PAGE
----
Your help is now crucial more than ever to help the music therapy program at Sunny Hill attend to each child and their unique needs. One-to-one sessions better meet the needs of the individual child and have a greater impact on their recovery. By adopting this program, you are helping to relief stirs of anxiety, fear and pain during a child’s rehabilitation journey.

Even before Libby entered the world, her parents knew that something was not quite right.

An ultrasound when her mother, Hong, was pregnant revealed that Libby’s arms were crooked, and that she was missing finger bones. When she was born in 2008, Libby had a hole in the wall of her heart, was deaf, had no thumbs, and had vertebral deformities in the neck. Over the years that followed, Libby had eight surgeries, including hand surgery to create thumbs, and cochlear implants which allowed her to hear. With these surgeries, specialized care, and regular follow­ups at BC Children’s, Libby thrived, learning to walk, run, write and feed herself. With her newfound hearing, she developed a great love for music of all types. But in early fall of 2018, Libby’s condition began to deteriorate when she lost movement in her right arm and started having difficulties walking.

Libby underwent an intensive, seven-hour surgery jointly conducted by the neurosurgery and orthopedic surgery teams after an MRI scan revealed that her spinal cord was compressed where it connected to her skull. Following surgery, Libby was very weak and it was uncertain whether she would ever walk again. Libby was sent to Sunny Hill for rehabilitation therapy, where she stayed for four weeks and visited as an outpatient for five weeks. What occurred there was nothing short of remarkable. Within the first week, she was able to sit up straight again. And within two weeks, she was able to stand with assistance.

After six weeks, Libby was walking again, and was able to start feeding herself. During her stay at Sunny Hill, Libby had several interactions with Louise, a music therapist. “Libby’s joy of music was so visible,” said Louise. “Whenever she heard music her face would light up and she would make a beeline for the source of the sound. She just wanted to be near the music, and would listen with such encouragement.” Libby could often be found experimenting with the instruments as well, playing the piano or xylophone with her mom in the gym. “It was great to see her so engaged,” said Louise. “Using her hands this way were a big help in strengthening her fine motor skills.” Today, Libby continues to show progress and receives regular therapy with the occupational and physical therapy teams at Sunny Hill. “We feel very fortunate that Libby is able to receive help and care from the Sunny Hill team,” said Hong. “The care we have received after the surgery has allowed Libby to recover in such a short amount of time and regain function in her arms and legs. Sunny Hill provides the best environment for children to help them reach their full potential.”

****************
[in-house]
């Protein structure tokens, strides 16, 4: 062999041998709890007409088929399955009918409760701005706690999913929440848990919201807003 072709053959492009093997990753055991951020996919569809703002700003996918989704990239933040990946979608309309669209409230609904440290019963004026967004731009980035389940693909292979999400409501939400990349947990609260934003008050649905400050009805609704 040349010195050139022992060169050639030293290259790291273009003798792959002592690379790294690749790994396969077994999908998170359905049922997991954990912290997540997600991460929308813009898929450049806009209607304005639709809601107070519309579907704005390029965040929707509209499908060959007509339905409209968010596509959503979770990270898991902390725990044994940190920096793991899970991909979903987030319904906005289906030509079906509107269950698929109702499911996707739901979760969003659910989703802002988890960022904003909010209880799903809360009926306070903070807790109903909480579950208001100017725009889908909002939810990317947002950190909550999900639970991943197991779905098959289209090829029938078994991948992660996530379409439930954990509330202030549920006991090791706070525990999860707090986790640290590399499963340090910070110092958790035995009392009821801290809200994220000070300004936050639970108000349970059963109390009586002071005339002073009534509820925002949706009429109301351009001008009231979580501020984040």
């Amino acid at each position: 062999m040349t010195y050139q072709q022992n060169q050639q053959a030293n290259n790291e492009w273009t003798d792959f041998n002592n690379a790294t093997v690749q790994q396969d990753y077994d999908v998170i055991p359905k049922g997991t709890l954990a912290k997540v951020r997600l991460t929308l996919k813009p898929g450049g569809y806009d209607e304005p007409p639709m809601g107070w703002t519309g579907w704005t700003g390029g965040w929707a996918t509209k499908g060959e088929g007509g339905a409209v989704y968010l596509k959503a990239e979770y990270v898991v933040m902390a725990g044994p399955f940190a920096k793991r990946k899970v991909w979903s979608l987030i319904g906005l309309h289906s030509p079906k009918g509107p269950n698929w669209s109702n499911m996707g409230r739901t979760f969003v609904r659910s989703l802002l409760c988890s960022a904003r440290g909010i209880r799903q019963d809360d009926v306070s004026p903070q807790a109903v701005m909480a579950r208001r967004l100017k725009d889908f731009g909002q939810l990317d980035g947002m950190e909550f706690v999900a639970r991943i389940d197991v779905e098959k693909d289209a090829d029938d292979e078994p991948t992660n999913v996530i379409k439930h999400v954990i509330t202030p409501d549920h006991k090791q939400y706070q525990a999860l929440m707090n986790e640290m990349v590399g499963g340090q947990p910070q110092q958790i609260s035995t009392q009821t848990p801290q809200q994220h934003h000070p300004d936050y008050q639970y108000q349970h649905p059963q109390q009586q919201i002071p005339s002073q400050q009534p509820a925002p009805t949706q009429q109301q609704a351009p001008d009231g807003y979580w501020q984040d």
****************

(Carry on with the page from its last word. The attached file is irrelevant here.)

Louise Whitehead

Dr. Louise Whitehead (BMus, MMT, MTA) is a certified Music Therapist who has been working in the field for over 30 years. She started working in a variety of clinical settings with children, adolescents, adults and older adults, later settling into two part time positions – Riverview Hospital (Provincial Mental Health Facility) and Sunny Hill Health Centre. Currently she works at Sunny Hill providing music therapy to children/youth after a brain injury, spinal cord injury, acute trauma/illness or post-operative care. Louise believes that children/youth learn through music and play, and with support from Music Heals, music therapy will continue to improve the quality of the experience and the care for patients and families at Sunny Hill.

You can help us reach more Canadians with the healing power of music. We invite you to give the gift of music to provide hope, strength, relief and encouragement to Canadians in need.